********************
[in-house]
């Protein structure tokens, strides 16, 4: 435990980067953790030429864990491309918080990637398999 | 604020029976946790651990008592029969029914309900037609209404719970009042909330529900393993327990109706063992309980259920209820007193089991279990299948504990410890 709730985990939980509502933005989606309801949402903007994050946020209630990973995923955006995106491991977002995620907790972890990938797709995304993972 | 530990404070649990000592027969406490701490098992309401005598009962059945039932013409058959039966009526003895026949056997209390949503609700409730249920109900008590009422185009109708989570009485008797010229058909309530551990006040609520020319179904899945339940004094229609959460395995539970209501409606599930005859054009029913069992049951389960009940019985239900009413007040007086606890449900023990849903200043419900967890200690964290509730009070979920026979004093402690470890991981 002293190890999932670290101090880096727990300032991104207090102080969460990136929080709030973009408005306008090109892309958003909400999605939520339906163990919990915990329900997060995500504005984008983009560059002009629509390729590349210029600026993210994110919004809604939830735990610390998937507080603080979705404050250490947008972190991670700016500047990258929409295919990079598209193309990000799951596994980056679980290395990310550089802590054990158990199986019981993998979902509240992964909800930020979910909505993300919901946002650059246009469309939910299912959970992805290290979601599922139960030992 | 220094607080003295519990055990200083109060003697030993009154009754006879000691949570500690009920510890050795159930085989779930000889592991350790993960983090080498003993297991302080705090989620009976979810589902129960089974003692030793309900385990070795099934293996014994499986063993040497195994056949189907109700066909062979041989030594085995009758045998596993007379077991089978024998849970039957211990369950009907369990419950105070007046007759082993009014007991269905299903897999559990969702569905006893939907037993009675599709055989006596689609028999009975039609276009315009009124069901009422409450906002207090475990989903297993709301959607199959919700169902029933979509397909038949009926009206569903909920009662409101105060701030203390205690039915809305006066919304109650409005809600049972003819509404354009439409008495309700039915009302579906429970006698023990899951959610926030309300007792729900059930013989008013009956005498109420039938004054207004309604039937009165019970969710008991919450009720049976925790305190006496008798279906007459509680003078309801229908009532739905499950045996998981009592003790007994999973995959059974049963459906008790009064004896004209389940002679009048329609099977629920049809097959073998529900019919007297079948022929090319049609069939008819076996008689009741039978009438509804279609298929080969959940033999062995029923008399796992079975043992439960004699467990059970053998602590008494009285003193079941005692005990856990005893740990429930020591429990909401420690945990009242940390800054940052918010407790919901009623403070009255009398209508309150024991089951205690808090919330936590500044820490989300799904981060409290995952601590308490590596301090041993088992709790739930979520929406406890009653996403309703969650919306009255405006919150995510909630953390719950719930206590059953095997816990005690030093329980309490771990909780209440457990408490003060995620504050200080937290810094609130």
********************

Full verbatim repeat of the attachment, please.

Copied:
[in-house]
């Protein structure tokens, strides 16, 4: 435990980067953790030429864990491309918080990637398999 | 604020029976946790651990008592029969029914309900037609209404719970009042909330529900393993327990109706063992309980259920209820007193089991279990299948504990410890 709730985990939980509502933005989606309801949402903007994050946020209630990973995923955006995106491991977002995620907790972890990938797709995304993972 | 530990404070649990000592027969406490701490098992309401005598009962059945039932013409058959039966009526003895026949056997209390949503609700409730249920109900008590009422185009109708989570009485008797010229058909309530551990006040609520020319179904899945339940004094229609959460395995539970209501409606599930005859054009029913069992049951389960009940019985239900009413007040007086606890449900023990849903200043419900967890200690964290509730009070979920026979004093402690470890991981 002293190890999932670290101090880096727990300032991104207090102080969460990136929080709030973009408005306008090109892309958003909400999605939520339906163990919990915990329900997060995500504005984008983009560059002009629509390729590349210029600026993210994110919004809604939830735990610390998937507080603080979705404050250490947008972190991670700016500047990258929409295919990079598209193309990000799951596994980056679980290395990310550089802590054990158990199986019981993998979902509240992964909800930020979910909505993300919901946002650059246009469309939910299912959970992805290290979601599922139960030992 | 220094607080003295519990055990200083109060003697030993009154009754006879000691949570500690009920510890050795159930085989779930000889592991350790993960983090080498003993297991302080705090989620009976979810589902129960089974003692030793309900385990070795099934293996014994499986063993040497195994056949189907109700066909062979041989030594085995009758045998596993007379077991089978024998849970039957211990369950009907369990419950105070007046007759082993009014007991269905299903897999559990969702569905006893939907037993009675599709055989006596689609028999009975039609276009315009009124069901009422409450906002207090475990989903297993709301959607199959919700169902029933979509397909038949009926009206569903909920009662409101105060701030203390205690039915809305006066919304109650409005809600049972003819509404354009439409008495309700039915009302579906429970006698023990899951959610926030309300007792729900059930013989008013009956005498109420039938004054207004309604039937009165019970969710008991919450009720049976925790305190006496008798279906007459509680003078309801229908009532739905499950045996998981009592003790007994999973995959059974049963459906008790009064004896004209389940002679009048329609099977629920049809097959073998529900019919007297079948022929090319049609069939008819076996008689009741039978009438509804279609298929080969959940033999062995029923008399796992079975043992439960004699467990059970053998602590008494009285003193079941005692005990856990005893740990429930020591429990909401420690945990009242940390800054940052918010407790919901009623403070009255009398209508309150024991089951205690808090919330936590500044820490989300799904981060409290995952601590308490590596301090041993088992709790739930979520929406406890009653996403309703969650919306009255405006919150995510909630953390719950719930206590059953095997816990005690030093329980309490771990909780209440457990408490003060995620504050200080937290810094609130």